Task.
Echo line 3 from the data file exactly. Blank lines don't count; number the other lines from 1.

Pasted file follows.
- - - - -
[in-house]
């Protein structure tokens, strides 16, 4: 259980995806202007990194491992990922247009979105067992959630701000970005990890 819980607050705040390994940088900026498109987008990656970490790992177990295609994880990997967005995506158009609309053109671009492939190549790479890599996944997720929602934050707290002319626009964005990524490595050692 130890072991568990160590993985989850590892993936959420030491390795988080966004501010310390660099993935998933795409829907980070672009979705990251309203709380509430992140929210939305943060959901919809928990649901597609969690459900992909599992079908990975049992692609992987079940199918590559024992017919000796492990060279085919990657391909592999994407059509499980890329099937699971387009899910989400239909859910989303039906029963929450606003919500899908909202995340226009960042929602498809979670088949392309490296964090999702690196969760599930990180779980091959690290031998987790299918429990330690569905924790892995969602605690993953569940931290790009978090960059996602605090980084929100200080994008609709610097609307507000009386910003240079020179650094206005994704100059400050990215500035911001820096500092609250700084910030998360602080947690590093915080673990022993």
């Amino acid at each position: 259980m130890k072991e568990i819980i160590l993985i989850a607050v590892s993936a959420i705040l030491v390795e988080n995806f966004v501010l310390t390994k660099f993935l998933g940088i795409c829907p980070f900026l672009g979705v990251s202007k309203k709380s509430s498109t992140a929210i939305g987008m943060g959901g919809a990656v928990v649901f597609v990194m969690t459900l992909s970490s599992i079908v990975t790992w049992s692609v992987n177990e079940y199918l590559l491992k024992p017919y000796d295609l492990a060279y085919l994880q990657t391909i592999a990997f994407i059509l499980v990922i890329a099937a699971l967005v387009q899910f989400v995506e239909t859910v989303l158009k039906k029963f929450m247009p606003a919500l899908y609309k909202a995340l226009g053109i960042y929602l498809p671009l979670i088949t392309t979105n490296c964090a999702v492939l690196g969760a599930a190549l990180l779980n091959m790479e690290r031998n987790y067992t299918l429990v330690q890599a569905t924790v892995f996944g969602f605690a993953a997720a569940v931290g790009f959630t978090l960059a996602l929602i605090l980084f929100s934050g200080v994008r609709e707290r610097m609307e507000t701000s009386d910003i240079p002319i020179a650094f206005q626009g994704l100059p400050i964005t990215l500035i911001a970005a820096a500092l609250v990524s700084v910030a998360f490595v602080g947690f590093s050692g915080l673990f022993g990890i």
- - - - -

């Amino acid at each position: 259980m130890k072991e568990i819980i160590l993985i989850a607050v590892s993936a959420i705040l030491v390795e988080n995806f966004v501010l310390t390994k660099f993935l998933g940088i795409c829907p980070f900026l672009g979705v990251s202007k309203k709380s509430s498109t992140a929210i939305g987008m943060g959901g919809a990656v928990v649901f597609v990194m969690t459900l992909s970490s599992i079908v990975t790992w049992s692609v992987n177990e079940y199918l590559l491992k024992p017919y000796d295609l492990a060279y085919l994880q990657t391909i592999a990997f994407i059509l499980v990922i890329a099937a699971l967005v387009q899910f989400v995506e239909t859910v989303l158009k039906k029963f929450m247009p606003a919500l899908y609309k909202a995340l226009g053109i960042y929602l498809p671009l979670i088949t392309t979105n490296c964090a999702v492939l690196g969760a599930a190549l990180l779980n091959m790479e690290r031998n987790y067992t299918l429990v330690q890599a569905t924790v892995f996944g969602f605690a993953a997720a569940v931290g790009f959630t978090l960059a996602l929602i605090l980084f929100s934050g200080v994008r609709e707290r610097m609307e507000t701000s009386d910003i240079p002319i020179a650094f206005q626009g994704l100059p400050i964005t990215l500035i911001a970005a820096a500092l609250v990524s700084v910030a998360f490595v602080g947690f590093s050692g915080l673990f022993g990890i």